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Through the Looking Glass: October’s USDA Numbers

Friday, October 27, 2017
filed under: Marketing/Risk Management

       The October USDA reports, released on Oct. 12, basically verified their August and September corn and soybean yield and production estimates. These are the corn and soybean highlights form the report:
  • Corn — The USDA reduced corn harvested acres by 400,000, but increased the yield estimate from 169.9 to 171.8 bu/ac.  That was a much larger yield increase than anticipated. Domestic demand was increased by 35 million bushels.  The export forecast was left unchanged. U.S. corn ending supplies were increased by an insignificant five million bushels. The USDA made no adjustments to the corn production estimates in Brazil or Argentina. The Oct. 12 corn numbers were neutral, but the market has been oversold technically and the bullish soybean market helped the corn market. There is also the belief that the USDA’s corn production numbers for Brazil and Argentina might be too high based on the developing La Nina.
  • Soybeans — The USDA increased the soybean harvested acreage number by a whopping 800,000 acres, almost twice what was expected. They did, however, reduce the yield estimate by 0.5 bu/ac. The net result was that total production stayed exactly the same as last month. Total demand was also left exactly unchanged. Soybean ending supply estimates dropped because the September 1 soybean quarterly stocks estimate was smaller than expected.  That translated into smaller beginning stocks for this marketing year. The USDA made no changes to their production estimates for Brazil and Argentina.  These estimates could be too high based on the current weather concerns in both Brazil and Argentina.
       These reports were considered neutral to corn and slightly bullish for soybeans. The yield estimates are still surprisingly high considering the corn and soybean weekly crop condition ratings were 12% to 14% less than last year for the entire growing season. The corn and soybean harvests were barely underway when these yield surveys, etc., were conducted.
       Our opinion today, based on the first 35% of the soybean harvest, is that the soybean yield estimate is too high.  We haven’t seen enough actual corn harvest results to have an opinion on what the final yield might be, but 171.8 bu/ac still seems very aggressive. Time will tell.
       The October USDA crop production report is the first of the season that includes sunflower production. The table below shows these sunflower production numbers compared to last year:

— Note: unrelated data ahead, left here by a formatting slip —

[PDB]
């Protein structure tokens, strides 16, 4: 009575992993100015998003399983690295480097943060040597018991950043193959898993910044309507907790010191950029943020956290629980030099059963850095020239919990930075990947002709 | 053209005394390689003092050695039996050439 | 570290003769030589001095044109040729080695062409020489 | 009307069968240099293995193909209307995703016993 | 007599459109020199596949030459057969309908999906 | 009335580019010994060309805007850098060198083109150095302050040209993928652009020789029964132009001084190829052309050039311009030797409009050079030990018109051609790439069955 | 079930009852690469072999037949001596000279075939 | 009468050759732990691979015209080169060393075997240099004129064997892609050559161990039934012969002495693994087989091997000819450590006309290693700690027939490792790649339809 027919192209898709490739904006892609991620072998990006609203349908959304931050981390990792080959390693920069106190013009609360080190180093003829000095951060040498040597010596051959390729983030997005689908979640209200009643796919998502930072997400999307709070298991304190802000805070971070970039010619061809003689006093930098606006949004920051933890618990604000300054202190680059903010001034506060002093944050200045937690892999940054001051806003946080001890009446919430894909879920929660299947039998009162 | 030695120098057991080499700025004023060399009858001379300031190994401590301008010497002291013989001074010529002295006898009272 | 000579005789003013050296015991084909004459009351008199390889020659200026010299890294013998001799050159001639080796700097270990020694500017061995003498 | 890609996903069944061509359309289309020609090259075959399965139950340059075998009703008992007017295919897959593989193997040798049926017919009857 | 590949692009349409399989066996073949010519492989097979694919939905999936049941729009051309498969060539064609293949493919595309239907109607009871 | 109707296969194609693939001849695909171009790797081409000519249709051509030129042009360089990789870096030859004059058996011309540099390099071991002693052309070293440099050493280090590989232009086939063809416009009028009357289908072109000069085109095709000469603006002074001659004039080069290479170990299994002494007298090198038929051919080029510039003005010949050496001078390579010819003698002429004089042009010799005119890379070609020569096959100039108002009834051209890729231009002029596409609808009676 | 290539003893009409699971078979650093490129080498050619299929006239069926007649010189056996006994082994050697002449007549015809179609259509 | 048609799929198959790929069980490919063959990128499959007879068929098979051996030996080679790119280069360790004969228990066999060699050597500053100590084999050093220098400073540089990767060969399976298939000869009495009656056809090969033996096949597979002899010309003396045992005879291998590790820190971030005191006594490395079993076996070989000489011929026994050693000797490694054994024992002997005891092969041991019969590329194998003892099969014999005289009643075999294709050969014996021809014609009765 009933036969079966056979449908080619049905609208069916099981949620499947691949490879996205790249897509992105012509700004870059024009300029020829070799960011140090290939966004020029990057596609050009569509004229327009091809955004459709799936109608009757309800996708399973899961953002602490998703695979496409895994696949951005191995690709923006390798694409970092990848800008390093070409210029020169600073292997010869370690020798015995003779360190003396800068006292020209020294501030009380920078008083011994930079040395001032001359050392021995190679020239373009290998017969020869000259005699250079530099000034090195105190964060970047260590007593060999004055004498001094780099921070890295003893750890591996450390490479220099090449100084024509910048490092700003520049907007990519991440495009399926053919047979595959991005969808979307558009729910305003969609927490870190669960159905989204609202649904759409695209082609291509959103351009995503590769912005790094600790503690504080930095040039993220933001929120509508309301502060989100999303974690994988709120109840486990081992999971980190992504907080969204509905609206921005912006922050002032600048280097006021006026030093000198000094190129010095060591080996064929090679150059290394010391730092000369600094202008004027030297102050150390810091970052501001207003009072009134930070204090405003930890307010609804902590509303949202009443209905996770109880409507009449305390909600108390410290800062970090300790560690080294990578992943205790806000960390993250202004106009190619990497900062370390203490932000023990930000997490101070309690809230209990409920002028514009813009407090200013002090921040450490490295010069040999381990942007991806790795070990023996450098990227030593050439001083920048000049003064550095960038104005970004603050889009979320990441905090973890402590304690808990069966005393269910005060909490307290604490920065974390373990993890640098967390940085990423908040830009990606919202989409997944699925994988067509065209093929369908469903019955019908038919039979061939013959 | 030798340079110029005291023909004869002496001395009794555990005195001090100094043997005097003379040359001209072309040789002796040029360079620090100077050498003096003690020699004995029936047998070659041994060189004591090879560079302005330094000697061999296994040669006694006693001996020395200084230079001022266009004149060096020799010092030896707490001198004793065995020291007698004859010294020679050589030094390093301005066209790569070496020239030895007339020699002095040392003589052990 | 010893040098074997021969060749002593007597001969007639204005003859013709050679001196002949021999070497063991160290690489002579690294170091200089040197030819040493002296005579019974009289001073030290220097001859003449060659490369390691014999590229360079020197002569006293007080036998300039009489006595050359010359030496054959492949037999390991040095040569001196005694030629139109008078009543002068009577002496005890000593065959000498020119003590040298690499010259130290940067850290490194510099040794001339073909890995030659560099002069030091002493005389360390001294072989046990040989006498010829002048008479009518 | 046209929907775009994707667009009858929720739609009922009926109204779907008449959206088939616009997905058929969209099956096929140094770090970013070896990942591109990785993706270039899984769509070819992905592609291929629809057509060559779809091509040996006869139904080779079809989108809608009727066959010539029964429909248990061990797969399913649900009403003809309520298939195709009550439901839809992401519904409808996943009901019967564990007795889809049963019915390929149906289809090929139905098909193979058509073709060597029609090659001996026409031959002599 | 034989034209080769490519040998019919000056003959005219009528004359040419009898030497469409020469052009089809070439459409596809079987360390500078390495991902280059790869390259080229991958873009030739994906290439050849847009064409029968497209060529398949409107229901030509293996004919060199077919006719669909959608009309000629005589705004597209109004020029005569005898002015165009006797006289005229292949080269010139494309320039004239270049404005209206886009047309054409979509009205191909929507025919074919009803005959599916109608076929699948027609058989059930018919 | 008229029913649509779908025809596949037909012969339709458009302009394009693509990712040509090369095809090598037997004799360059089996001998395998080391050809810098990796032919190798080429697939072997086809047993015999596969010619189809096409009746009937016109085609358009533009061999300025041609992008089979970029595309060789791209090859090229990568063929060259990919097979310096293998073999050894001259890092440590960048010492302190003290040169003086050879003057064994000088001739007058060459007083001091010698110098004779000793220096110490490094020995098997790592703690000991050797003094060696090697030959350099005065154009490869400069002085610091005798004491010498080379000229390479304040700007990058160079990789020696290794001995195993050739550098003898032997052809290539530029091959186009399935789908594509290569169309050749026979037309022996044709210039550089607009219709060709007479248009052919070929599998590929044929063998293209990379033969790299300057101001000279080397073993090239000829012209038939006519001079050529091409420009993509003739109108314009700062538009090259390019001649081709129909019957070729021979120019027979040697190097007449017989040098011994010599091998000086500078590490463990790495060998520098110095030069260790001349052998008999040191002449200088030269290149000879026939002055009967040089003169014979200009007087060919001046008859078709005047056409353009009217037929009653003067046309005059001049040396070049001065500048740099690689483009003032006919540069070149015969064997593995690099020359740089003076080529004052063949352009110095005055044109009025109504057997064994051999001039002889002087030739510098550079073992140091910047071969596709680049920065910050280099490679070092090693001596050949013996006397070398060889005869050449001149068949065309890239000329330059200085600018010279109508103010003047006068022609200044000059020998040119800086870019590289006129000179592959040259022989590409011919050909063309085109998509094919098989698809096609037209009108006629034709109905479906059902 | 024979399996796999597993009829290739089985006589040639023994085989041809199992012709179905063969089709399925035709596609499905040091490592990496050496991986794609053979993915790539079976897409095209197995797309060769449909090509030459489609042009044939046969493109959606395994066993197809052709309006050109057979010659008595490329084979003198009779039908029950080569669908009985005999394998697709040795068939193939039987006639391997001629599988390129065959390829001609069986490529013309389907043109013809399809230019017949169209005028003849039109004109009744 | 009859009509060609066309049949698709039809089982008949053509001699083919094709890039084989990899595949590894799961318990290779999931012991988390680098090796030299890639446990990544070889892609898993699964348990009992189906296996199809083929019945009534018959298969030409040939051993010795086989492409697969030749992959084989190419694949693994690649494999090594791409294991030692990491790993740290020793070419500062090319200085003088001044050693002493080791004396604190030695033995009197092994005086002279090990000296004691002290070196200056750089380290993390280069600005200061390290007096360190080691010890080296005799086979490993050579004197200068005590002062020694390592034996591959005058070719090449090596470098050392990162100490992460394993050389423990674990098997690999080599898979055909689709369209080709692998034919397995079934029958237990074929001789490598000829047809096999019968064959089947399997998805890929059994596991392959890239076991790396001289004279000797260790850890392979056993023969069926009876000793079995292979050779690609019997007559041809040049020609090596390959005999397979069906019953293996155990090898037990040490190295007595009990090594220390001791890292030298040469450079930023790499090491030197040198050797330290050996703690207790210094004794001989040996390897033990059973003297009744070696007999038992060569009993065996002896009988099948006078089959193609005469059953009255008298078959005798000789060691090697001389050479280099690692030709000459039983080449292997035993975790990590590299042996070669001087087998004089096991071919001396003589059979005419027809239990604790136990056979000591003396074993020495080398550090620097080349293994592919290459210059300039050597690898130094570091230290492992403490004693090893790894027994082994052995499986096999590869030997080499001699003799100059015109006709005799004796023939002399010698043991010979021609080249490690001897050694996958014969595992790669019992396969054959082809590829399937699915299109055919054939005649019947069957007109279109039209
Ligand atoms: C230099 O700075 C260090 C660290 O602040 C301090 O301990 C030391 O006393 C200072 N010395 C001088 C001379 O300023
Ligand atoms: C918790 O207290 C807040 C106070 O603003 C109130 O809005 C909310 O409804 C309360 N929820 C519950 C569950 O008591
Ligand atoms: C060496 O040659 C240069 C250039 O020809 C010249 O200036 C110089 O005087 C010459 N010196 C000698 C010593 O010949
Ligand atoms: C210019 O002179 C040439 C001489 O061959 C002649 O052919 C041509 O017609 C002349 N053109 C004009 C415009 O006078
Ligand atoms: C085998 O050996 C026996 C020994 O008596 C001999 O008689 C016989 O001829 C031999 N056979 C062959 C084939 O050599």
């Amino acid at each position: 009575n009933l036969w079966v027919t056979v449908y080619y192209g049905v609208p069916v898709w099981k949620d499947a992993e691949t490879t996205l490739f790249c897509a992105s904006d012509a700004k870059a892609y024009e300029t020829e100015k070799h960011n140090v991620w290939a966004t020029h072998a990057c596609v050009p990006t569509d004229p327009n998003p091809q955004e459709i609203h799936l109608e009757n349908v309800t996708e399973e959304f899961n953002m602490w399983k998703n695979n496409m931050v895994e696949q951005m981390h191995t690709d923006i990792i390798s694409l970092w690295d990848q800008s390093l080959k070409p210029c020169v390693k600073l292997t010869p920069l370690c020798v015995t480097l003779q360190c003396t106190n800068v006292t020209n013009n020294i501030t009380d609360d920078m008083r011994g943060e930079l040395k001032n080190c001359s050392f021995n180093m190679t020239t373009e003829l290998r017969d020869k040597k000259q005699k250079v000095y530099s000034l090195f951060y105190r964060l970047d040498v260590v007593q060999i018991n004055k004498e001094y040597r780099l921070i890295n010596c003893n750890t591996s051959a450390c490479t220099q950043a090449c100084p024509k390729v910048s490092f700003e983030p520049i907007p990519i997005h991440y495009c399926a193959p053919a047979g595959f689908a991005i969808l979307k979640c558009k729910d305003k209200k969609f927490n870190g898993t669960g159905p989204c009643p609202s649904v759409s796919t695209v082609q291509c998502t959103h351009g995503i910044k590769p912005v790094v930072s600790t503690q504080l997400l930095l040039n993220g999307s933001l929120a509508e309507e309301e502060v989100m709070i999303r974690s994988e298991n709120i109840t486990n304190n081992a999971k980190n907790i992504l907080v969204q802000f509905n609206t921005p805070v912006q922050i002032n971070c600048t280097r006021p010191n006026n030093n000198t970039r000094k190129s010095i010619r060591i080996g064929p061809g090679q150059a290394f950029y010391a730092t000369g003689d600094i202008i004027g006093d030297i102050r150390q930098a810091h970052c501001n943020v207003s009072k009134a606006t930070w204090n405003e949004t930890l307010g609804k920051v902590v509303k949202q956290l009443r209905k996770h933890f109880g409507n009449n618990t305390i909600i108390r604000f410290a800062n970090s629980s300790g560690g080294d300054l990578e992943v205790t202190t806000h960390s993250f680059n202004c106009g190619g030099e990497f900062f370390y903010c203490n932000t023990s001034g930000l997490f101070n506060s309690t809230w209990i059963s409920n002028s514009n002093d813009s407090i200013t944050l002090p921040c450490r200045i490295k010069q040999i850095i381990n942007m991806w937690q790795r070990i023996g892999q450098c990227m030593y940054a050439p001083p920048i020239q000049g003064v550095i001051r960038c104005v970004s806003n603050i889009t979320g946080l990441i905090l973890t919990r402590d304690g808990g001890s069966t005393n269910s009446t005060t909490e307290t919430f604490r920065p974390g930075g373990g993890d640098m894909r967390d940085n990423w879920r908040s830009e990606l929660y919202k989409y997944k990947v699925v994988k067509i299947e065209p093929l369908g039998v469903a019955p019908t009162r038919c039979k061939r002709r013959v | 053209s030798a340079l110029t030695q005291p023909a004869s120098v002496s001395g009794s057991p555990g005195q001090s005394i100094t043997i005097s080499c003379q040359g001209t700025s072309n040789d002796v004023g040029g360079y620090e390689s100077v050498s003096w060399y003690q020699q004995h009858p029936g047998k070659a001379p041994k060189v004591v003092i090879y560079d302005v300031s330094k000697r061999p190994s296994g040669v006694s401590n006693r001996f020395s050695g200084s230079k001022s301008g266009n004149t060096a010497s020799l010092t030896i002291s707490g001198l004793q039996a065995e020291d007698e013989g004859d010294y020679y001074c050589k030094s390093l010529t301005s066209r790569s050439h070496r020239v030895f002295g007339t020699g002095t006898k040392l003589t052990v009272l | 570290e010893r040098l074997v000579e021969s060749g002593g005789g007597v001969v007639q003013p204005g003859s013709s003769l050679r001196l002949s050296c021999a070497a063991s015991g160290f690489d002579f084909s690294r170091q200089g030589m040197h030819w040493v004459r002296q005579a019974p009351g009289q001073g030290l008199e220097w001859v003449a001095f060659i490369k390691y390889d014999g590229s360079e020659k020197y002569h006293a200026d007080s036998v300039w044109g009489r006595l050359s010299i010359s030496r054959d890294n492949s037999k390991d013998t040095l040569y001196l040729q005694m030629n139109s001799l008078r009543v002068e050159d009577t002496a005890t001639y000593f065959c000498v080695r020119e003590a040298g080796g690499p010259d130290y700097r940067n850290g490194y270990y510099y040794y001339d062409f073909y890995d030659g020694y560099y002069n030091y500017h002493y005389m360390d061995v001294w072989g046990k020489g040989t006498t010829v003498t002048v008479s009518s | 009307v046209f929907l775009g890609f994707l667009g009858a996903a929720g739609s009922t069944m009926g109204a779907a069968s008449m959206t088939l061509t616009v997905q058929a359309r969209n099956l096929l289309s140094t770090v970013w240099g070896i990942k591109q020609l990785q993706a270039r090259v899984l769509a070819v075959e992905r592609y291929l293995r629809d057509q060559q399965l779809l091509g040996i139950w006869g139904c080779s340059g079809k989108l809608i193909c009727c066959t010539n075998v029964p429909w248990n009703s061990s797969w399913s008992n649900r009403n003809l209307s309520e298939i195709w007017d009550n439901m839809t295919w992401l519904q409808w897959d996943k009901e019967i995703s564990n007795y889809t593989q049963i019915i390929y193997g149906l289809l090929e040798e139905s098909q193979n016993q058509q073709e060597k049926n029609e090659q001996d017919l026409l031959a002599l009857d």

All U.S. Sunflower Production
(In 1,000s of Pounds)
2016  2017 % of 2016
2,651,635 1,810,235   68%

       The USDA didn’t break down production by oil vs nonoil, but 85% of the harvested acres are designated as oil sunflower. Total harvested acres of all sunflower was down 12% from 2016. The overall yield per acre is pegged at 1,339 lbs/ac.  That is down 23% from last year’s yield of 1,731 lbs/ac. The drought conditions across the central and western parts of the Dakotas cut yields significantly from last season’s record numbers.
       The U.S. corn outlook is neutral from here. Ending supplies are forecast to be 2.34 billion bushels.  That is just slightly above last year and is a big number. Corn exports are currently running a whopping 36% behind last year at this time. A record corn crop in Brazil is the reason U.S. corn exports are off to a slow start.
       The U.S. wheat outlook is also neutral from current price levels.  Hard red spring wheat supplies will be tight, but hard red winter wheat and soft red winter wheat supplies are big. We anticipate that U.S. winter wheat plantings will decline again from last year’s smallest number since 1919. Russia produced another record wheat crop in 2017 that will offset smaller crops in the U.S. Canada and Australia.
       U.S. soybean ending supplies will increase this marketing year, but not nearly as much as once expected.  Soybean demand always seems to exceed early expectations, and this year will be no exception.
       The USDA doesn’t release a sunflower supply and demand report because the crop is too small.  World sunflower will decline slightly this year, but still be the second biggest ever.  The U.S. sunflower market is really a domestic market.  Exports are not a factor.     
* Mike Krueger is owner of The Money Farm, a Fargo, N.D.-based grain marketing consulting firm.  While the information in this article is believed to be reliable, marketing involves risk, and the author and The Sunflower assume no responsibility for its use.
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